Just shy of two decades since it was opened to foreigners, the Mergui Archipelago is set to become a tourist hotspot.
Located in the southernmost part of Myanmar, it comprises more than 800 islands and last year welcomed just 2612 tourists. Officials say this number will soar in the near future, when the virtually untouched wonder will be turned into the “new Phuket”.
“The region has a lot of potential to be a new tourism destination, as most of the islands are untouched and have coral reefs,” says Sai Kyaw Ohn, Myanmar’s Deputy Minister for Hotels and Tourism.
Original plans to redevelop the islands included the establishment of a $1.2 billion casino resort, but it’s now looking more likely that close to 30 hotels and resorts will take over the area in a bid to attract more tourists, specifically those interested in diving and eco-tourism as – due to its isolation – its seas are alive with flora and fauna. But it seems it’s the people they’re trying to entice who are begging the Myanmar Government to set and follow environmental guidelines.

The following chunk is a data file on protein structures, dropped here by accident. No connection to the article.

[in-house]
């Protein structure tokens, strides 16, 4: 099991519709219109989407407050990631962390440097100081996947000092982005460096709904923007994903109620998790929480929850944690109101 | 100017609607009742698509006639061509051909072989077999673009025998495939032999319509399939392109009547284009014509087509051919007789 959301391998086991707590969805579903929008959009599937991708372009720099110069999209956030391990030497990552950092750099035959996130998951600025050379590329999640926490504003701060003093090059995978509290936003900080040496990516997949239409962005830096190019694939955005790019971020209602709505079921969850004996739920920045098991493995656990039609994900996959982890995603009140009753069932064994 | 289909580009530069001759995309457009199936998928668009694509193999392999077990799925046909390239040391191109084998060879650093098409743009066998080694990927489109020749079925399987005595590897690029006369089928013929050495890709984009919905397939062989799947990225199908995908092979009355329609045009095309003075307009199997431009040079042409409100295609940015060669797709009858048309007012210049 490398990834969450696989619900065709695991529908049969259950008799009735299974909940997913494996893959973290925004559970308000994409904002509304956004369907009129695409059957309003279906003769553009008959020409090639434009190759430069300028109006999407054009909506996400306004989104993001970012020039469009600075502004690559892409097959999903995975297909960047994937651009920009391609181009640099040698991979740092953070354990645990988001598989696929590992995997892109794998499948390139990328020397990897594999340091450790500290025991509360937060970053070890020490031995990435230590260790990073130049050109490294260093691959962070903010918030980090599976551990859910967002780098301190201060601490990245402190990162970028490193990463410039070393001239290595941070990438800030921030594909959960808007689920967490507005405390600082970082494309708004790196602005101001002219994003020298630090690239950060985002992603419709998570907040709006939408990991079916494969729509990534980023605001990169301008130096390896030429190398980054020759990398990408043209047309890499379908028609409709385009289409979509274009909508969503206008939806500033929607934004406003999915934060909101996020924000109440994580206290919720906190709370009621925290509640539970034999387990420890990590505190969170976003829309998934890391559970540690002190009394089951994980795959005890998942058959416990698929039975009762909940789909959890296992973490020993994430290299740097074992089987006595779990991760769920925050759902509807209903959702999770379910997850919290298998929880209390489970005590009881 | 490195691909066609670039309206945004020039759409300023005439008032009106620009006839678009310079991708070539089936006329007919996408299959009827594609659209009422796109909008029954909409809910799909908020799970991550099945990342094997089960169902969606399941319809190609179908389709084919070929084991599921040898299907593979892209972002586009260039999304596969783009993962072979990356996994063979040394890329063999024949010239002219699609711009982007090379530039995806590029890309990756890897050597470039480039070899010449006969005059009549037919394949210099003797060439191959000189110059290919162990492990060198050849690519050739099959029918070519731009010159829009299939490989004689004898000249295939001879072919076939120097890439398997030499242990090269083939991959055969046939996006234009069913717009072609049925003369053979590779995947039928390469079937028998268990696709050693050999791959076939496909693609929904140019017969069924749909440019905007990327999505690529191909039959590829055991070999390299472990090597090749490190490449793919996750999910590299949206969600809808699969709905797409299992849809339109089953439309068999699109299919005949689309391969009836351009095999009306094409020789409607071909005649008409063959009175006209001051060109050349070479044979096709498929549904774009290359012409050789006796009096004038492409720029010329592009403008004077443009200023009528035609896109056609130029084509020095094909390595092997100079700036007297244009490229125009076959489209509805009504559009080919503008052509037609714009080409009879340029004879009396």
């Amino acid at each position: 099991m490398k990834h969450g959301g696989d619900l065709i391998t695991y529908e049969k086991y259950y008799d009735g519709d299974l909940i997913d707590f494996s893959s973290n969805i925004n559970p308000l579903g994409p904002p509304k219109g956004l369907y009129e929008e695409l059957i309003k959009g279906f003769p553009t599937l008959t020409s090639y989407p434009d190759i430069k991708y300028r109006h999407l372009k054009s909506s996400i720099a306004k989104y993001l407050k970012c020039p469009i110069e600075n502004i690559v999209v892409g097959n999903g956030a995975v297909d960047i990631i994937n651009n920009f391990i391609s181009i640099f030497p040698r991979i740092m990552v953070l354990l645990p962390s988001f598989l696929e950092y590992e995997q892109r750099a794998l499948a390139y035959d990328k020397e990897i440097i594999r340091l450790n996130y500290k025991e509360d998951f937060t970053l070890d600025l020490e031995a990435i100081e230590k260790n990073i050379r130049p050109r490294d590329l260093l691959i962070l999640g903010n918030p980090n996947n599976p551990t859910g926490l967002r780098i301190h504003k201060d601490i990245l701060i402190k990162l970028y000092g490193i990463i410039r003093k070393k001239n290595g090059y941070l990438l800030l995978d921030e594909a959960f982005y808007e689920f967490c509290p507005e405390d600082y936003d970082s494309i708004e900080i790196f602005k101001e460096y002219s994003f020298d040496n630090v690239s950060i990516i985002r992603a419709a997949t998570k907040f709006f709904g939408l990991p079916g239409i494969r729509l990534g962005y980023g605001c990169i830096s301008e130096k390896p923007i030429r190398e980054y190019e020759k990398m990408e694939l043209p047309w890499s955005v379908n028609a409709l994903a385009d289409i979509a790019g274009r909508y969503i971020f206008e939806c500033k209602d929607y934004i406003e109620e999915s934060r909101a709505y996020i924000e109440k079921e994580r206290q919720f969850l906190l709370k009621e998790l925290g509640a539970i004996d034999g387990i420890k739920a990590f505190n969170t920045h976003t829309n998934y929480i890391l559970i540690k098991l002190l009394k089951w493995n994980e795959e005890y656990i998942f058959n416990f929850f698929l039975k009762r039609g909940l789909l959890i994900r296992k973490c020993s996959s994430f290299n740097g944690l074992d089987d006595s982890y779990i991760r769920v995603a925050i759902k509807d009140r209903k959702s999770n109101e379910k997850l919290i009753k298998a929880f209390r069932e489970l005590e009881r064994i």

“The projects will destroy the natural beauty and ways of life in the area if the authorities and developers do not take environmental aspects into consideration,” says Win Myo Thu, Chairman of EcoDev, Myanmar’s leading environmental organisation.
Late last year, travel-search site Skyscanner named Myanmar the top destination for Australian travellers in 2015 – beating out Japan, Brazil and Greece – thanks to a 56 per cent increase in flight searches to the area.